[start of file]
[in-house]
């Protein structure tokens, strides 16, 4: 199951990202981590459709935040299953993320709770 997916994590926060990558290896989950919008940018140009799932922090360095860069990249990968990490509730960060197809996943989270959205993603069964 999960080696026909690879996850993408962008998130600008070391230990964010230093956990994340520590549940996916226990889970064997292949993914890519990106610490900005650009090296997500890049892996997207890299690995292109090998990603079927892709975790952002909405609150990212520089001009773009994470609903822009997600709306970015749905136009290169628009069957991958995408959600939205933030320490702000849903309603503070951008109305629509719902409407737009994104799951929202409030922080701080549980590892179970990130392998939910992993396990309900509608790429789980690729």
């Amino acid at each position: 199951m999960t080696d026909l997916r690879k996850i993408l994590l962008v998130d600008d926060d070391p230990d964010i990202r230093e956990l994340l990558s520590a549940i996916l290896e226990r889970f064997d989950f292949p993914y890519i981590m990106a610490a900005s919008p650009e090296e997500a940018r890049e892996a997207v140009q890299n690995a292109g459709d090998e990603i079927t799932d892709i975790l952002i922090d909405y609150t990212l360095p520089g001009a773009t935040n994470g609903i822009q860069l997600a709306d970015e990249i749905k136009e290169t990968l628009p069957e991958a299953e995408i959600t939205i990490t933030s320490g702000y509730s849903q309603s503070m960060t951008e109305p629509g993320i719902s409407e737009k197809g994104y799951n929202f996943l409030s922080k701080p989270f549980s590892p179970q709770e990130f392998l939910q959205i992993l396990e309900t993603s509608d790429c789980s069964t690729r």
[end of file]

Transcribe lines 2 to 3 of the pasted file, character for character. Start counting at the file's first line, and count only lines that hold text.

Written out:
């Protein structure tokens, strides 16, 4: 199951990202981590459709935040299953993320709770 997916994590926060990558290896989950919008940018140009799932922090360095860069990249990968990490509730960060197809996943989270959205993603069964 999960080696026909690879996850993408962008998130600008070391230990964010230093956990994340520590549940996916226990889970064997292949993914890519990106610490900005650009090296997500890049892996997207890299690995292109090998990603079927892709975790952002909405609150990212520089001009773009994470609903822009997600709306970015749905136009290169628009069957991958995408959600939205933030320490702000849903309603503070951008109305629509719902409407737009994104799951929202409030922080701080549980590892179970990130392998939910992993396990309900509608790429789980690729």
């Amino acid at each position: 199951m999960t080696d026909l997916r690879k996850i993408l994590l962008v998130d600008d926060d070391p230990d964010i990202r230093e956990l994340l990558s520590a549940i996916l290896e226990r889970f064997d989950f292949p993914y890519i981590m990106a610490a900005s919008p650009e090296e997500a940018r890049e892996a997207v140009q890299n690995a292109g459709d090998e990603i079927t799932d892709i975790l952002i922090d909405y609150t990212l360095p520089g001009a773009t935040n994470g609903i822009q860069l997600a709306d970015e990249i749905k136009e290169t990968l628009p069957e991958a299953e995408i959600t939205i990490t933030s320490g702000y509730s849903q309603s503070m960060t951008e109305p629509g993320i719902s409407e737009k197809g994104y799951n929202f996943l409030s922080k701080p989270f549980s590892p179970q709770e990130f392998l939910q959205i992993l396990e309900t993603s509608d790429c789980s069964t690729r």